When 2020 hits the history books, Capital City Pride will remember a major shift. After 43 years, Capital City Pride now has the largest and most diverse board of directors in its history -- including the first all-female president/vice president team the organization has had. 

“It literally happened in the matter of two to three years,” said President Jen Carruthers, who was joined this year by Vice President Hillary Gardner. 

It’s part of a push in the last two years to attract a diverse, younger leadership in an authentic way, Carruthers said, similar to how she was recruited two years ago by former President Dan Jansen, now a board adviser. Carruthers is only the second female president in Capital City Pride’s recorded history, although some early data may have been lost with inconsistent records kept over time, she said.

Following the July leadership elections, Capital City Pride changed eight out of 11 existing board seats and added one more -- introducing nine new members to a 34-member board, 12 of whom are voting members. The volunteer board is now 57% women-led and 36% people of color. 

“Our first layer of diversity is the queer community, but obviously there’s a lot of intersecting pieces to that. [With] the Black Lives Matter movement, a lot of queer people of color are really becoming more impassioned to get involved,” Carruthers said. “We’re trying to diversify, we’re trying to evolve but that takes representation. There’s been a very authentic recruitment of people who have shown interest and encouragement.” 

To do that, Capital City Pride launched a people of color (POC) council this year to give those members dedicated space to discuss POC/LGTBQ+ needs around year-round programming. The organization created a $10,000 sponsorship program to fundraise specifically for the POC council’s dedicated budget. The council has already introduced a racial bias awareness training once a quarter to help board members identify operating biases. A logo update for the organization introduced pink/white/blue and brown/black stripes to the familar LGBTQ+ Pride rainbow, which represent transgender people and people of color in the community.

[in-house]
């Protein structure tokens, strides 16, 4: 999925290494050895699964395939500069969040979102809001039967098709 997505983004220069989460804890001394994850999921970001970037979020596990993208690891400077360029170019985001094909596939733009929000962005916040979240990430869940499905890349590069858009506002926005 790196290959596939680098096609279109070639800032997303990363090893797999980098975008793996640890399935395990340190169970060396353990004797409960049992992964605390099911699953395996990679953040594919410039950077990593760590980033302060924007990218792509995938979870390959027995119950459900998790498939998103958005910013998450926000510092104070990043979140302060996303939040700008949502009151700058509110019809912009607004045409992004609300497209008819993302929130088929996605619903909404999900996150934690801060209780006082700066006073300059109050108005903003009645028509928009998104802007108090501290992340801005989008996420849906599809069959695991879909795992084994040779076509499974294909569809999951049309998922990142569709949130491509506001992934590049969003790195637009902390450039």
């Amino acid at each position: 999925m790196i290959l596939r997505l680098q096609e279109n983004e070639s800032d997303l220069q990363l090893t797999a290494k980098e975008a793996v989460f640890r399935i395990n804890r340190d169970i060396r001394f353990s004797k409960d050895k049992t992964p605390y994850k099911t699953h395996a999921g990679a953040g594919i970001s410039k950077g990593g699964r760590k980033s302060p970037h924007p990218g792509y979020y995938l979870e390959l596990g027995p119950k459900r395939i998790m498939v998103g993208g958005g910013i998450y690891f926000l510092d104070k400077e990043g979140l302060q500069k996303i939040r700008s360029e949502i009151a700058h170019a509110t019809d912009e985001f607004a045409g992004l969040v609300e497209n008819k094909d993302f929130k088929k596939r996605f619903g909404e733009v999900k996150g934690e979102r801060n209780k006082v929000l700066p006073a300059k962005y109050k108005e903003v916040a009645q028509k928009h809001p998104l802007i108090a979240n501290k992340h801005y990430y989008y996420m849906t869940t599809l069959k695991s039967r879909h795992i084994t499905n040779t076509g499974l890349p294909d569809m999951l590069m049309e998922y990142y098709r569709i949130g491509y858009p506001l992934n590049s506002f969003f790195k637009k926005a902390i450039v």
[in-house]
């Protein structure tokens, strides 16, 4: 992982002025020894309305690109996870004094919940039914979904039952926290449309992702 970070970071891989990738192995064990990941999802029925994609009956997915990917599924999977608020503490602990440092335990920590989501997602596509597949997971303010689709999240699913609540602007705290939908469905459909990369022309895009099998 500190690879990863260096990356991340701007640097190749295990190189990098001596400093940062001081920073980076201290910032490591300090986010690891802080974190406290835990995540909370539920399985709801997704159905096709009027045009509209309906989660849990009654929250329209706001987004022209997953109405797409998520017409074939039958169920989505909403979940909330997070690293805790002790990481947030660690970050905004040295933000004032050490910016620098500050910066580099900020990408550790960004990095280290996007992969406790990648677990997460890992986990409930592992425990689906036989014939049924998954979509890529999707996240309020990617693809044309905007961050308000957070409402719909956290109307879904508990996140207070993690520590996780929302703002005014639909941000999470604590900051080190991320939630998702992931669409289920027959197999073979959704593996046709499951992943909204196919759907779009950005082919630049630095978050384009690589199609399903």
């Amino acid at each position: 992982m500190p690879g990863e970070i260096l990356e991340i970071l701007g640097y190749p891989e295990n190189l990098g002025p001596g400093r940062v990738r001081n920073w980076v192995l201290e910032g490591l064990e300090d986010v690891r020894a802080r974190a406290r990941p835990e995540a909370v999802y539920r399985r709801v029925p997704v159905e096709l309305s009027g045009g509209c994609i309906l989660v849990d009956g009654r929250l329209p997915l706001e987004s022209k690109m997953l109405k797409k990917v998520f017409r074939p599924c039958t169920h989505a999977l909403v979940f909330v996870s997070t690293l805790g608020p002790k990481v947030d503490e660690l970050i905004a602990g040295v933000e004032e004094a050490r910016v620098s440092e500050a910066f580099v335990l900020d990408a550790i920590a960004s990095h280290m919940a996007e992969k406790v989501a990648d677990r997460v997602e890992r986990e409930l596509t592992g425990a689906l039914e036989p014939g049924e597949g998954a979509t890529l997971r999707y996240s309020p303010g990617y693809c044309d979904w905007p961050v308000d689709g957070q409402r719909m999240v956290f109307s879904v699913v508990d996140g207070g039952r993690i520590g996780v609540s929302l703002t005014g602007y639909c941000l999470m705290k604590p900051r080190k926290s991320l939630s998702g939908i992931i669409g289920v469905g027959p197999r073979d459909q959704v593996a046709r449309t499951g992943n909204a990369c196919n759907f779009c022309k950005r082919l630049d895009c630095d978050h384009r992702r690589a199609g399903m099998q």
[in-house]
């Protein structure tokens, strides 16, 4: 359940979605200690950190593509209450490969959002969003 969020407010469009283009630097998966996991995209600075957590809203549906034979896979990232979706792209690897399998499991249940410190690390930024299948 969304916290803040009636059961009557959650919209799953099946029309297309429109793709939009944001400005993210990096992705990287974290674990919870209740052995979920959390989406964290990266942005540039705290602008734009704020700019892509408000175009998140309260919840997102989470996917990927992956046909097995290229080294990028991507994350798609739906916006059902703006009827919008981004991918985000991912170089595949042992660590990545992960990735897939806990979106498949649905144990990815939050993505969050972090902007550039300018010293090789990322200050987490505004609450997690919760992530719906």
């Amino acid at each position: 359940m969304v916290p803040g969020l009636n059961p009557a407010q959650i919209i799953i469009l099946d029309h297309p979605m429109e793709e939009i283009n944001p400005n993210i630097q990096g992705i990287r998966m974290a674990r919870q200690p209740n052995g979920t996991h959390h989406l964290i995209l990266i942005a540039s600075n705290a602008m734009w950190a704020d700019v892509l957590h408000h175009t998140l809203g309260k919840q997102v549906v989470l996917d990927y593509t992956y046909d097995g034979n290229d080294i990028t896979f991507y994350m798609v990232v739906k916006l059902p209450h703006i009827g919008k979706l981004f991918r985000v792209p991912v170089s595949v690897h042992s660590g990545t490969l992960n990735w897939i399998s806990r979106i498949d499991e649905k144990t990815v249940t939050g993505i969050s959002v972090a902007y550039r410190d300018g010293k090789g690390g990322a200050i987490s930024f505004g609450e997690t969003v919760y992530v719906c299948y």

“I don’t want anyone ever to feel tokenized. It feels pretty crappy -- it doesn’t feel very good to feel like you’re not valued, you’re just being used. That’s the difference between organic and tokenized,” Carruthers said. “Not only are we giving them voice and power, but we’re also giving them some money to embark on whatever they’re doing.” 

The original Pride Fest was a march from the state Capitol, past the iconic East Village bar Blazing Saddle to current-day Cowles Commons. Over the years the festival expanded; by the time Carruthers joined the board in 2017, Pride Fest’s annual event had 2,500 in attendance, but Carruthers and the board saw that the festival’s limited offerings weren’t engaging the wider LGBTQ+ community in Central Iowa. 

“What we found is that we went to Pride and didn’t feel like we saw ourselves there. It wasn’t very diverse,” Carruthers said. “Even the offerings of what is available to do -- there’s a lot of people in our community that are married; we’re the third state to legalize gay marriage. Some people have been married 10 years and are on kid one, two, three or four. There wasn’t anything at Pride Fest for families to show up. … We weren’t growing with it.”

To grow, Capital City Pride turned to those families. Pride Fest added a community fun run and a Family Zone, with face painting, drag queen storytelling and live music. At the 2019 Pride Fest, Capital City Pride recorded more than 30,000 in attendance for the festival. 

After hearing from LGTBQ+ teenagers, the organization planned to add a Teen Zone in 2020 with a DJ, roller skates and other offerings. After the COVID-19 pandemic canceled most live events this year, organizers plan to introduce the Teen Zone in 2021. Carruthers would also like to introduce a teen council in the organization, to continue learning firsthand how the organization can offer programming to LGTBQ+ youths in Central Iowa. 

Despite gains in leadership, the organization lost much of its annual revenue without hosting the 2020 Pride Fest. So Capital City Pride joined 33 other Pride organizations nationally during the National Pride Stride Virtual Run, an ongoing virtual 5K/10K event that began on National Coming Out Day on Oct. 11. When participants register, $8 of every runner’s fee will support Capital City Pride, Carruthers said. 

Aside from the financial support of the Pride Stride, Des Moines’ inclusion in the event also points to Capital City Pride’s success, she added. 

“Almost all of the major Prides in the country are involved,” Carruthers said. “We’re one of the fastest growing Prides in the country just by sheer numbers. … We continue to expect to grow. The community has been so great getting behind us through sponsorships and partnerships that I think we’re only going to continue to get bigger.”